Kentucky bars hoping to cash in on extra hour during late sports

Kentucky bars hoping to cash in on extra hour during late sports

NORTHERN KENTUCKY (FOX19) - Thursday night is a big night for football in the Tri-State with the Bengals taking on the Browns in Cleveland at 8:20 p.m.

A lot of people would normally watch that game in a bar and enjoy some adult beverages with friends.

But due to the pandemic, bars in Ohio must close at 11 p.m. with the last call at 10 p.m.

Across the Ohio River in Kentucky, last call is an hour later.

No matter who wins the game, Kentucky bar owners are the winners for now.

“The last call, last service will move from 10 p.m. to 11 p.m. and the facility needs to be closed by midnight,” Kentucky Gov. Andy Beshear announced on Tuesday.

The Boardroom, a bar in Newport, is expecting to benefit from the extra hour Thursday with the Bengals set to play in primetime.

“The extra hour is huge for us,” exclaims John Hayden. “Especially for the Bengals-Browns game. Everybody’s going to watch it but, who’s going to come to a bar if they’ve gotta leave by halftime? So, this is a blessing for us, and I think it will give us a busy night because of it.”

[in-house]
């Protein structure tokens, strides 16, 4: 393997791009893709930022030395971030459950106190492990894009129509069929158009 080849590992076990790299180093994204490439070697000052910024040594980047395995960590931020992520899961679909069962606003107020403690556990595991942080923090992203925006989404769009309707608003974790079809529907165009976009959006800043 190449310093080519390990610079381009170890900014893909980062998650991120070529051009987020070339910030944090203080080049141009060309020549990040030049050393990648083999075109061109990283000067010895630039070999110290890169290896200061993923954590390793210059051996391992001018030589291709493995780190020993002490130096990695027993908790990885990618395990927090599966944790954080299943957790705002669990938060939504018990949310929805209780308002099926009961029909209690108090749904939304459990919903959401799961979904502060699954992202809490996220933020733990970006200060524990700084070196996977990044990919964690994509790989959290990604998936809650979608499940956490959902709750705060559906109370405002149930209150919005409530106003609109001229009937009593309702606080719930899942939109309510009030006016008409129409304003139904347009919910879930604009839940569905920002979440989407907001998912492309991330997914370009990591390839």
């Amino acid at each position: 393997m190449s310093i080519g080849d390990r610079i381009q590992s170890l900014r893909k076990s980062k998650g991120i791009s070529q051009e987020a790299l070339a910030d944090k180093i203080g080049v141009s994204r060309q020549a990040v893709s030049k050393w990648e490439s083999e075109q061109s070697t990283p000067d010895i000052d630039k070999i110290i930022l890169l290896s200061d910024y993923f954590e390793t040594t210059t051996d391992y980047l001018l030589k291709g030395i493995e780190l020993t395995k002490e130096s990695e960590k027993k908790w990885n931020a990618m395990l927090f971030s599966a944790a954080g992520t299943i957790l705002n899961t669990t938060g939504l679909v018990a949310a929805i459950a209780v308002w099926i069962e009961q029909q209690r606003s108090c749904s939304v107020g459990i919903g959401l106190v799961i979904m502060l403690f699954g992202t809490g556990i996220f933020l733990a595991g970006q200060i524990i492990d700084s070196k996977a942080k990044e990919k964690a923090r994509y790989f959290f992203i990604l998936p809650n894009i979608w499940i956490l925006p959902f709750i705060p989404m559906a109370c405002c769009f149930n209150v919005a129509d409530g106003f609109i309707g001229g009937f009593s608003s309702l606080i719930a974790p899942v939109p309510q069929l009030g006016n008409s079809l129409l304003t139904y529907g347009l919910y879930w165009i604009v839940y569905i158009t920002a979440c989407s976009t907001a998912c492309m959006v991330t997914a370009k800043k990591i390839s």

Hayden says it’s been a tough several months as a bar owner. Especially when the bars were forced to close for a second time at the end of July.

“I think some people are hesitant to come back,” continues Hayden. “Even with the reopening, I think a lot of people are concerned about the virus. We’ve added outdoor seating for that very reason.”

Hayden says he’s spoken to other Kentucky bar owners who are also excited to be on this side of the river.

Ohio bar owners were hopeful Gov. Mike DeWine would follow in Beshear’s lead.

“Mayor Cranley would like to see us do that, but we have other mayors in major cities in the state that do not want us to do that,” explained Gov. DeWine, “Cincinnati is in a unique position because people can go across the river.”

Gov. DeWine stood firm on that stance Thursday.

Bars and restaurants in Ohio must serve their final drink at 10 p.m. and be closed at 11 p.m. DeWine said he has no plans to change those hours anytime soon.

If that’s the case, this could mean more business for Kentucky bars as football season is only just beginning.

“The hours of the night game are crucial,” said Hayden. “Monday Night Football, baseball playoffs, all those types of things. If we can’t stay open till at least midnight we’re gonna lose those crowds because people are gonna stay home. Nobody wants to just stay for half the game.”

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